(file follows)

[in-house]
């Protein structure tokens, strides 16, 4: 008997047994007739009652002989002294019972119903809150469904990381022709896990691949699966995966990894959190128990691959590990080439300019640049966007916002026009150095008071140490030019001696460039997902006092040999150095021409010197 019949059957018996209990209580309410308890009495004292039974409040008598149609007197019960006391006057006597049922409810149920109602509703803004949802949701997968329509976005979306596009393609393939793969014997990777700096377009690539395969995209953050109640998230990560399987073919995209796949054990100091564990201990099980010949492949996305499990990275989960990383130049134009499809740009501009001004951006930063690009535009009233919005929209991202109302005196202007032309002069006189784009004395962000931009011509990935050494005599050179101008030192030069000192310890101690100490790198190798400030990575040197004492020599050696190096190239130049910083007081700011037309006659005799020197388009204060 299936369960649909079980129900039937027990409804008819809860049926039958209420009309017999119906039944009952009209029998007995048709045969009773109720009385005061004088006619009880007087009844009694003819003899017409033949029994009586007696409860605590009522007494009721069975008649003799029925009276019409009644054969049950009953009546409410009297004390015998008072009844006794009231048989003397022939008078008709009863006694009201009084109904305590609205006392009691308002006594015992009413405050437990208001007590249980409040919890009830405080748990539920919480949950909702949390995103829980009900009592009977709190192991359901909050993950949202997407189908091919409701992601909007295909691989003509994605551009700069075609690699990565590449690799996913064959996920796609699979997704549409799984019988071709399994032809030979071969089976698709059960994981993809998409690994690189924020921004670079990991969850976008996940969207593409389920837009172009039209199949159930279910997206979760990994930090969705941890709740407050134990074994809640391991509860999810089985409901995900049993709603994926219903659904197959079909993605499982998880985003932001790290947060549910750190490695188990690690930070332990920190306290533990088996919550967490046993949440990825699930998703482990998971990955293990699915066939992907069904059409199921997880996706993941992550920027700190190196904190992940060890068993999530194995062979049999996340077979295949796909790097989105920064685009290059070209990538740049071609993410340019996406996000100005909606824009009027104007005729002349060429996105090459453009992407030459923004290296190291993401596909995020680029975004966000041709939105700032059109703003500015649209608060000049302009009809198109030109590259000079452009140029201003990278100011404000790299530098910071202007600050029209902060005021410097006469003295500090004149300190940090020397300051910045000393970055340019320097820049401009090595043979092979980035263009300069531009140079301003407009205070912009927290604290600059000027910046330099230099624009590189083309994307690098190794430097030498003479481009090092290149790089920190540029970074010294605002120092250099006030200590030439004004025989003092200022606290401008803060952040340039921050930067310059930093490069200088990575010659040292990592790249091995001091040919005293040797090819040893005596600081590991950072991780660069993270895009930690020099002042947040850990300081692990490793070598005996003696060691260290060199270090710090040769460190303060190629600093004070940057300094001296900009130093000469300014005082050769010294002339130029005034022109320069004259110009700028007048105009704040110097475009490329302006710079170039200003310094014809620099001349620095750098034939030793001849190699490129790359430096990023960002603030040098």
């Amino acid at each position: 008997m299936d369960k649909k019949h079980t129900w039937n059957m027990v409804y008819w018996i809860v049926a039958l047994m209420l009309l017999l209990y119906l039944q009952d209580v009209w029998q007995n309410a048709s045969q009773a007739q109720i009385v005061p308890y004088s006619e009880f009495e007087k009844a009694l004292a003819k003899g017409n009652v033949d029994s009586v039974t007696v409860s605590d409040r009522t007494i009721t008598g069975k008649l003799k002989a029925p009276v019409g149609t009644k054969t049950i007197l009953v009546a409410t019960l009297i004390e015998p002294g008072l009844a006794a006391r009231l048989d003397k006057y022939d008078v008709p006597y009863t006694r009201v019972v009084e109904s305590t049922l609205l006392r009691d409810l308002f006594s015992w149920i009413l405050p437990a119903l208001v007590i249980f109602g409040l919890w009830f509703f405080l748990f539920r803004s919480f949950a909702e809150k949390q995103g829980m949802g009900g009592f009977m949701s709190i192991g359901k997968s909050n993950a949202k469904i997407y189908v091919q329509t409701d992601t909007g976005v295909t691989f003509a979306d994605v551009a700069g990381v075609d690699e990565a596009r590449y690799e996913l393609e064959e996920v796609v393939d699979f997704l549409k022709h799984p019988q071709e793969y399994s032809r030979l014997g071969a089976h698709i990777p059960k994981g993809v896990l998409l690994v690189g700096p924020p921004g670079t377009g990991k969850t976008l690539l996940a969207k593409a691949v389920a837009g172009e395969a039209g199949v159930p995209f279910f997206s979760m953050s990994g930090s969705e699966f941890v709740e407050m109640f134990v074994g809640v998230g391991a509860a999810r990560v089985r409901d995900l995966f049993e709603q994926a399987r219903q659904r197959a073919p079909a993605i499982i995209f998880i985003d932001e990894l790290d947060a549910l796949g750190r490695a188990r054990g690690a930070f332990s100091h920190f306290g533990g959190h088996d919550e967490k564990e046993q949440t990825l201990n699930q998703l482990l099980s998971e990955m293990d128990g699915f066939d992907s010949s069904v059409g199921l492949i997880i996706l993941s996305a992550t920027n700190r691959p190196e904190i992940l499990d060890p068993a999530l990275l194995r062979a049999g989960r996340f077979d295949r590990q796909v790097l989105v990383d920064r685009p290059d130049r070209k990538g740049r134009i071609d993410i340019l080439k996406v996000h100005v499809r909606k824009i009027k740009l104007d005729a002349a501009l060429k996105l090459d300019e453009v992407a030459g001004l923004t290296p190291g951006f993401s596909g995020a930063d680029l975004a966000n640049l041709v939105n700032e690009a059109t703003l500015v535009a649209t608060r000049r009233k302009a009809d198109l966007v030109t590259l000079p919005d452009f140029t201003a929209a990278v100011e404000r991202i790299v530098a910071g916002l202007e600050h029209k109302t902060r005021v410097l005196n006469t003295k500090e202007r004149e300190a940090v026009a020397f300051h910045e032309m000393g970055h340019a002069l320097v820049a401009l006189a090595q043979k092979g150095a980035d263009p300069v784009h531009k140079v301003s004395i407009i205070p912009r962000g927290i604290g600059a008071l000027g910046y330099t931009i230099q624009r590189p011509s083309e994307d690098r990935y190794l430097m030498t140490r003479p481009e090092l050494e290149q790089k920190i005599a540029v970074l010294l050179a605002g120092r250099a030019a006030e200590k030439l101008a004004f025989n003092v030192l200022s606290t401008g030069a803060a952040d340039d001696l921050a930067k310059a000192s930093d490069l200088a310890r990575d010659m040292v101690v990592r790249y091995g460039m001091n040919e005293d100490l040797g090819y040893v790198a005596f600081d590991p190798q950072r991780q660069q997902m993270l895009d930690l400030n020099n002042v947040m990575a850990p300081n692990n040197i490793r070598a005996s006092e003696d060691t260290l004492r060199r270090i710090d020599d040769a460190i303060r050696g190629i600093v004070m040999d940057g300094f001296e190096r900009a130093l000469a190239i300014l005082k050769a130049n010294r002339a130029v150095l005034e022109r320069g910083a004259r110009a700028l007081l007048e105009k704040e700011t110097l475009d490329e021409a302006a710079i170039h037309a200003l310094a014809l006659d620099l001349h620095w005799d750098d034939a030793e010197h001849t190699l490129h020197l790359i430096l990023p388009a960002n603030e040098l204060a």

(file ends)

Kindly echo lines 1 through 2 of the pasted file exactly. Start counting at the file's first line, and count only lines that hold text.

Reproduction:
[in-house]
């Protein structure tokens, strides 16, 4: 008997047994007739009652002989002294019972119903809150469904990381022709896990691949699966995966990894959190128990691959590990080439300019640049966007916002026009150095008071140490030019001696460039997902006092040999150095021409010197 019949059957018996209990209580309410308890009495004292039974409040008598149609007197019960006391006057006597049922409810149920109602509703803004949802949701997968329509976005979306596009393609393939793969014997990777700096377009690539395969995209953050109640998230990560399987073919995209796949054990100091564990201990099980010949492949996305499990990275989960990383130049134009499809740009501009001004951006930063690009535009009233919005929209991202109302005196202007032309002069006189784009004395962000931009011509990935050494005599050179101008030192030069000192310890101690100490790198190798400030990575040197004492020599050696190096190239130049910083007081700011037309006659005799020197388009204060 299936369960649909079980129900039937027990409804008819809860049926039958209420009309017999119906039944009952009209029998007995048709045969009773109720009385005061004088006619009880007087009844009694003819003899017409033949029994009586007696409860605590009522007494009721069975008649003799029925009276019409009644054969049950009953009546409410009297004390015998008072009844006794009231048989003397022939008078008709009863006694009201009084109904305590609205006392009691308002006594015992009413405050437990208001007590249980409040919890009830405080748990539920919480949950909702949390995103829980009900009592009977709190192991359901909050993950949202997407189908091919409701992601909007295909691989003509994605551009700069075609690699990565590449690799996913064959996920796609699979997704549409799984019988071709399994032809030979071969089976698709059960994981993809998409690994690189924020921004670079990991969850976008996940969207593409389920837009172009039209199949159930279910997206979760990994930090969705941890709740407050134990074994809640391991509860999810089985409901995900049993709603994926219903659904197959079909993605499982998880985003932001790290947060549910750190490695188990690690930070332990920190306290533990088996919550967490046993949440990825699930998703482990998971990955293990699915066939992907069904059409199921997880996706993941992550920027700190190196904190992940060890068993999530194995062979049999996340077979295949796909790097989105920064685009290059070209990538740049071609993410340019996406996000100005909606824009009027104007005729002349060429996105090459453009992407030459923004290296190291993401596909995020680029975004966000041709939105700032059109703003500015649209608060000049302009009809198109030109590259000079452009140029201003990278100011404000790299530098910071202007600050029209902060005021410097006469003295500090004149300190940090020397300051910045000393970055340019320097820049401009090595043979092979980035263009300069531009140079301003407009205070912009927290604290600059000027910046330099230099624009590189083309994307690098190794430097030498003479481009090092290149790089920190540029970074010294605002120092250099006030200590030439004004025989003092200022606290401008803060952040340039921050930067310059930093490069200088990575010659040292990592790249091995001091040919005293040797090819040893005596600081590991950072991780660069993270895009930690020099002042947040850990300081692990490793070598005996003696060691260290060199270090710090040769460190303060190629600093004070940057300094001296900009130093000469300014005082050769010294002339130029005034022109320069004259110009700028007048105009704040110097475009490329302006710079170039200003310094014809620099001349620095750098034939030793001849190699490129790359430096990023960002603030040098």